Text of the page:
The dynamic spatial reconstructor (DSR) is a high temporal resolution volumetric roentgenographic computor tomographic scanner. Specifically for the heart, it promises to yield accurate, non-invasive, three-dimensional representations throughout the cardiac cycle at a high enough repetition rate and with sufficient spatial and contrast resolution to be able to delineate and measure the endocardium, epicardium and coronary vessels. Optimal imaging properties, characterized by the temporal, spatial and contrast resolution, represent the basis of the system's capability to produce stop-action images of the left ventricular wall during systole which moves at about 10 cm/s maximum speed requiring an aperture time of approximately 0.01 second to maintain the 1 mm spatial resolution. Modern technology has enabled development of the essential components consisting of: a rotating scanner with 28 X-ray tubes, positioned at intervals of 6° over 162° of the rotating structure, which are pulsed sequentially at a peak input power of 100 KW for approximately 350 μs every 1/60 of a sec; a hemicylindrical, rare earth, fluorescent screen with superior signal intensity build-up and decay lag characteristics, extending around 184° at a radius of 58 cm for image formation; video cameras with geometric circuits associated with the sweep circuitry permitting correction of total geometric distortion in the image from all sources to approximately 0.25%; an 8-bit microprocessor for control of the system, and a multiplex system for composite imaging of the images from groups of four cameras, 4:1, into 60 video lines from each of the four. Functionally there are three modes of normal operation: scanning with subsequent transfer of the video images to a video disc system for temporary storage; reconstruction, augmented by special hardware to enhance high speed computation, on a slice for slice basis after digital conversion of the video data from the discs, and analysis of the unit volume from stop-action frames throughout the cycle from which it is possible to mathematically produce new sets of cross sections at any desired arbitrary slice angle. The DSR system thus promises potential applicability for a wide variety of biomedical problems. For reseach purposes, the DSR offers the possibility of delineating the precise extent of anatomical structures and the ability to make accurate geometric measurements throughout the cardiac cycle which may used to provide an indirect means for assessing the length/tension relationship in a normal or diseased functioning heart. The ability to visualize and measure variations in shape, size and density will permit mathematical assessment of specific structures for detection of abnormalities such as congenital heart disease or, in conjunction with peripheral injections of roentgenographic contrast material, localized reduction of luminal diameter in major branches of coronary vessels. In addition, the possibility of measuring temporal variation of roentgen density promises to be very useful for studies of pulmonary ventilation and, with respect to density measurements as a function of time when using an intravenous injection of contrast agent, perfusion studies will be enabled. The DSR is currently in a period of performance evaluation during which potential improvements, in video camera objective, inclusion of an anti-scatter grid, incorporation of an electronic line averager and employment of logarithmic amplifiers on each video signal, are being addressed before the system achieves operational status. It is anticipated that the DSR is going to provide new insights into the study of moving organs and three-dimensional structure in living animal and humans. Preliminary studies with the single source prototype have given a hint of what can be expected, but the true potential of the DSR will probably first be recognized when the system is operational.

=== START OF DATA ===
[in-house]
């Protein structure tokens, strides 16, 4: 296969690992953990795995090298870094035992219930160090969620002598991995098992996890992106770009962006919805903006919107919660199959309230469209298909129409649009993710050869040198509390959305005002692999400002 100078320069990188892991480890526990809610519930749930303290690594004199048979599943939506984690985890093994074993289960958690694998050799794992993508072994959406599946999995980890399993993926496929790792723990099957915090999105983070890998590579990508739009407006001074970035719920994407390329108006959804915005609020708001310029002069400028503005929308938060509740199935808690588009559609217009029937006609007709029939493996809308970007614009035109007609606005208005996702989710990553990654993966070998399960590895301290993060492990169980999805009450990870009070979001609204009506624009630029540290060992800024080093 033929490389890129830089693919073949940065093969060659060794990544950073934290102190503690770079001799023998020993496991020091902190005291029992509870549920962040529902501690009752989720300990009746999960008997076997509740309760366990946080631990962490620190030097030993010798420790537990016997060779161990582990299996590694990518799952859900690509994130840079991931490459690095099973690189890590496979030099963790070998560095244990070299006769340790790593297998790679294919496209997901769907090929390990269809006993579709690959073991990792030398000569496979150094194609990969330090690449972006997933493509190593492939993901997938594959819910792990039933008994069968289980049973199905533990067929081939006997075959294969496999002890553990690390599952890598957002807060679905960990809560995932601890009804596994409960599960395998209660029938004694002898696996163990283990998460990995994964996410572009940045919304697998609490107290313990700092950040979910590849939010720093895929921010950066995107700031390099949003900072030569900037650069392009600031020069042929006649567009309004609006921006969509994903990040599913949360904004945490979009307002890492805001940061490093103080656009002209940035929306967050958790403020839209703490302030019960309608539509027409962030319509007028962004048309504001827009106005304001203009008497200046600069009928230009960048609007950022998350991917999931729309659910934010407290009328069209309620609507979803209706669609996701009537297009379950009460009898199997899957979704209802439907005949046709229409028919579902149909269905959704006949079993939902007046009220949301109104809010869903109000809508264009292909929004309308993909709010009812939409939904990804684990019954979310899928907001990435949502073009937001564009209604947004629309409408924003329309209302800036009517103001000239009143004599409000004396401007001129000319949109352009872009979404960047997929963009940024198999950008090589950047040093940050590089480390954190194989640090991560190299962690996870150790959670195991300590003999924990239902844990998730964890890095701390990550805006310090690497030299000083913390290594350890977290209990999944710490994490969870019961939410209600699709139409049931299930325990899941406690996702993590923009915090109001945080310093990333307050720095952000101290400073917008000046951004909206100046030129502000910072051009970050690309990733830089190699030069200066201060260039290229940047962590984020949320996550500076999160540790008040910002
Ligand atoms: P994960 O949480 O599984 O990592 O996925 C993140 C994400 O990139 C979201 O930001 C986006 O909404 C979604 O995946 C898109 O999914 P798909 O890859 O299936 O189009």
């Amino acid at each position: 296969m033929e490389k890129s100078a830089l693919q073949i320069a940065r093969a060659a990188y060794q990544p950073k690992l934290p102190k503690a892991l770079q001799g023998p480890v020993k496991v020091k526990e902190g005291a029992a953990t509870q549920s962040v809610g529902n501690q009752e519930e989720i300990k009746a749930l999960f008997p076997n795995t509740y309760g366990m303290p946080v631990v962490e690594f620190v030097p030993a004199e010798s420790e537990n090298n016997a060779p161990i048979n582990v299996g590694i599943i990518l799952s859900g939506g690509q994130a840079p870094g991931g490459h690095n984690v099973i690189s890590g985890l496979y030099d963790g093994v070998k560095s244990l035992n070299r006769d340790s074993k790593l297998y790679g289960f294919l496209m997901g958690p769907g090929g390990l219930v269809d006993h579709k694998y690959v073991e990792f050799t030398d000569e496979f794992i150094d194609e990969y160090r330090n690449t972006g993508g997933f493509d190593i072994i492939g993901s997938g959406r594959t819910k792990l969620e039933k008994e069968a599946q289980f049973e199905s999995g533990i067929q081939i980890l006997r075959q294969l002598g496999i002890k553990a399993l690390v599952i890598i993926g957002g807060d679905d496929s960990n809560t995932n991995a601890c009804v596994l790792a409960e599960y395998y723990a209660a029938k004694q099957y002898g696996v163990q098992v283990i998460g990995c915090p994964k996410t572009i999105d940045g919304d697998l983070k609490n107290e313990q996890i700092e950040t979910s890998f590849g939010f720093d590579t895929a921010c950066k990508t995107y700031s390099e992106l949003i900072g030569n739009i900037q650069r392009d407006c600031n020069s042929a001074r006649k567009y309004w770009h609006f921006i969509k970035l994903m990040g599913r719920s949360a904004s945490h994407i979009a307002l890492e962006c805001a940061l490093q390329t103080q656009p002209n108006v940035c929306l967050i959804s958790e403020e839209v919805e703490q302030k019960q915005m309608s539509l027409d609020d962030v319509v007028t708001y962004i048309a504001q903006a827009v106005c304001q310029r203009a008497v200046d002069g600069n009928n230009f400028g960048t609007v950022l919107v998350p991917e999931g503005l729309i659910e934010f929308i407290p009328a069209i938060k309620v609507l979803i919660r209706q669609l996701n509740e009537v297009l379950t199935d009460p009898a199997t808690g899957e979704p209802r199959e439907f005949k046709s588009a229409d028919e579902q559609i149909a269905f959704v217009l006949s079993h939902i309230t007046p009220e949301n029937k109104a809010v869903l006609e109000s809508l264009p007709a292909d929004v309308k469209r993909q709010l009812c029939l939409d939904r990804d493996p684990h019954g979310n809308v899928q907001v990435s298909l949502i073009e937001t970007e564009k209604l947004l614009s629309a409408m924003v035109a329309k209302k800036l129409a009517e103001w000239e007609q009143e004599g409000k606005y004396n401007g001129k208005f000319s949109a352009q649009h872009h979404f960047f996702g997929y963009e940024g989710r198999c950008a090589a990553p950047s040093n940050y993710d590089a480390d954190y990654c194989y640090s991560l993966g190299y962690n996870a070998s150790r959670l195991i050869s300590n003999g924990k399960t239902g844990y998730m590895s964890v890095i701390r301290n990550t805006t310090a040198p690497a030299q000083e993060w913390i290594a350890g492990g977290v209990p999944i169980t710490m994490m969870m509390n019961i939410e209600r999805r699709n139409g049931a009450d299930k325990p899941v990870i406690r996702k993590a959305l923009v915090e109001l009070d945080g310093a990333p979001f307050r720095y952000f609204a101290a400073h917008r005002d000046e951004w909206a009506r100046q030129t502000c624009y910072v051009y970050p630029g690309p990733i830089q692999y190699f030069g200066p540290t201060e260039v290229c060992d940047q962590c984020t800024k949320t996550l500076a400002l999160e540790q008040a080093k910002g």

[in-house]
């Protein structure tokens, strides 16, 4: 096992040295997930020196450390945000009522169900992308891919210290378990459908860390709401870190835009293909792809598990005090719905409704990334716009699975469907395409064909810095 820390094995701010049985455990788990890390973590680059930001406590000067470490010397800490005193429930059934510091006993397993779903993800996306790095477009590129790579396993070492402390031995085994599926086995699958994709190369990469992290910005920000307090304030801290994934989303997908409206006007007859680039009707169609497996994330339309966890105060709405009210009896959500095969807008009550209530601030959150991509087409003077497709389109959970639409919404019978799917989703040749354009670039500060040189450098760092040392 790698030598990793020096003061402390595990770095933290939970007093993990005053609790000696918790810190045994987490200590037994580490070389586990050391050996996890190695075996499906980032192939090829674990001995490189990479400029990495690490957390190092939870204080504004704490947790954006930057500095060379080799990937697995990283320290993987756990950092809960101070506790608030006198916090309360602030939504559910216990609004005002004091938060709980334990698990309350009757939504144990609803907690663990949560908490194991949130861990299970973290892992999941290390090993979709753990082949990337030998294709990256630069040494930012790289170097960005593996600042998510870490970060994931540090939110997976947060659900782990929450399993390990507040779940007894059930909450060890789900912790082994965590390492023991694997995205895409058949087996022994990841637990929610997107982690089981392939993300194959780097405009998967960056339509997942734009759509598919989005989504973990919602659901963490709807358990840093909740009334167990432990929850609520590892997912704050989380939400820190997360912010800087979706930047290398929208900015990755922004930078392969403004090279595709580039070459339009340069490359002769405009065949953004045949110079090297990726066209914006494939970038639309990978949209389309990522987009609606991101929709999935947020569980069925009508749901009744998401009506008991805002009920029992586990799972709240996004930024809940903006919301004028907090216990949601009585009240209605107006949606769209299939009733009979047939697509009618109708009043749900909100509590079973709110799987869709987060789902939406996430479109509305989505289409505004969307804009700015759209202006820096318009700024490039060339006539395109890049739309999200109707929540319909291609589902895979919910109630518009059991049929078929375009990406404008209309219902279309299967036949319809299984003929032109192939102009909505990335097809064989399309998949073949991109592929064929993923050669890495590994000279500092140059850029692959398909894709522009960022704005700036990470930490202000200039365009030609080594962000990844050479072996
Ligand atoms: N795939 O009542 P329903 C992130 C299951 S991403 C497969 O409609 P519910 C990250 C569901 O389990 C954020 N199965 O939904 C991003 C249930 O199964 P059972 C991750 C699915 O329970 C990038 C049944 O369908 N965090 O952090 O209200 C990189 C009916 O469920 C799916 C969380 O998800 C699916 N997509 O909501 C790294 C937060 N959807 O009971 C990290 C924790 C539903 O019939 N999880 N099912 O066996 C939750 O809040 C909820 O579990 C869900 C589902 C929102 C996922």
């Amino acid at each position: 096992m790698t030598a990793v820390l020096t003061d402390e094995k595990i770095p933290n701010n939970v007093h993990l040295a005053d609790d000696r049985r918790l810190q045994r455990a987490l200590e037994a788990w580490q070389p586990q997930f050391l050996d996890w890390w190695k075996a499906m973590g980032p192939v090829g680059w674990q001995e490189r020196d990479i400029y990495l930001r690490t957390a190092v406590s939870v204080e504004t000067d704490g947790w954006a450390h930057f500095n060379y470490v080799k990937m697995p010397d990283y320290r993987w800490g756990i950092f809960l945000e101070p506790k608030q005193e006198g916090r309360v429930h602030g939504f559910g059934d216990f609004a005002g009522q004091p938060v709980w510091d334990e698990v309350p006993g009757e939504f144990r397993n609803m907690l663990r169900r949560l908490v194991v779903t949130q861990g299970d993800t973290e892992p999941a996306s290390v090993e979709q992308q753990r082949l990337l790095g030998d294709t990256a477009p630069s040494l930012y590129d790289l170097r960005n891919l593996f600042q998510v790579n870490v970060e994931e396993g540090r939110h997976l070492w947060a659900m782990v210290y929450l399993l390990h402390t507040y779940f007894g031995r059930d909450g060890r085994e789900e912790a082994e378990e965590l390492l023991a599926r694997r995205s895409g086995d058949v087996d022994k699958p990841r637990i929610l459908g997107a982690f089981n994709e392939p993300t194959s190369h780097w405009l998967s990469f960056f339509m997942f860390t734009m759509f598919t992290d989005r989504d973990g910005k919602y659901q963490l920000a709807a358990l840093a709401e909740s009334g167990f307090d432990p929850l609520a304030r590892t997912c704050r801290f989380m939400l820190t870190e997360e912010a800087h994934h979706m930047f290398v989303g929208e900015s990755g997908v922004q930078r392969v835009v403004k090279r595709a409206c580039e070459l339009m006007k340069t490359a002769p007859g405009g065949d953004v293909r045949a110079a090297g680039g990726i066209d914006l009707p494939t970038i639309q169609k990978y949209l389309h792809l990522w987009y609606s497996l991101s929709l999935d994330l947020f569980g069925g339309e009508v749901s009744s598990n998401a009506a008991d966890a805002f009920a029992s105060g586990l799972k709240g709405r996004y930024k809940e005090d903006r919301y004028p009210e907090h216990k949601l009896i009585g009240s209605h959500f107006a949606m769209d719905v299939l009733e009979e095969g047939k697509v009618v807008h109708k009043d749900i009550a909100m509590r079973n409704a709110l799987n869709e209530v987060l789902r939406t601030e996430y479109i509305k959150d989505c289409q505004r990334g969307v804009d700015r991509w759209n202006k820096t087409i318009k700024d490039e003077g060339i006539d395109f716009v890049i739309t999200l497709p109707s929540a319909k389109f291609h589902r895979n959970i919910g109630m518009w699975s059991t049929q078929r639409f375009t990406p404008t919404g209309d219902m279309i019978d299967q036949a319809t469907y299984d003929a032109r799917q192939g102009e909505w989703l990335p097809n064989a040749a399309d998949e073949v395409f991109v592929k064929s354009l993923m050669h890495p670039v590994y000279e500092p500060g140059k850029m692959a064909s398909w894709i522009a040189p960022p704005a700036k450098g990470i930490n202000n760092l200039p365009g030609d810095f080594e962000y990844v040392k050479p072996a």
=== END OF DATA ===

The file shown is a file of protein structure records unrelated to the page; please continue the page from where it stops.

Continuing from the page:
|Original language||English (US)|
|Number of pages||12|
|State||Published - Jan 1 1980|
ASJC Scopus subject areas
- Cardiology and Cardiovascular Medicine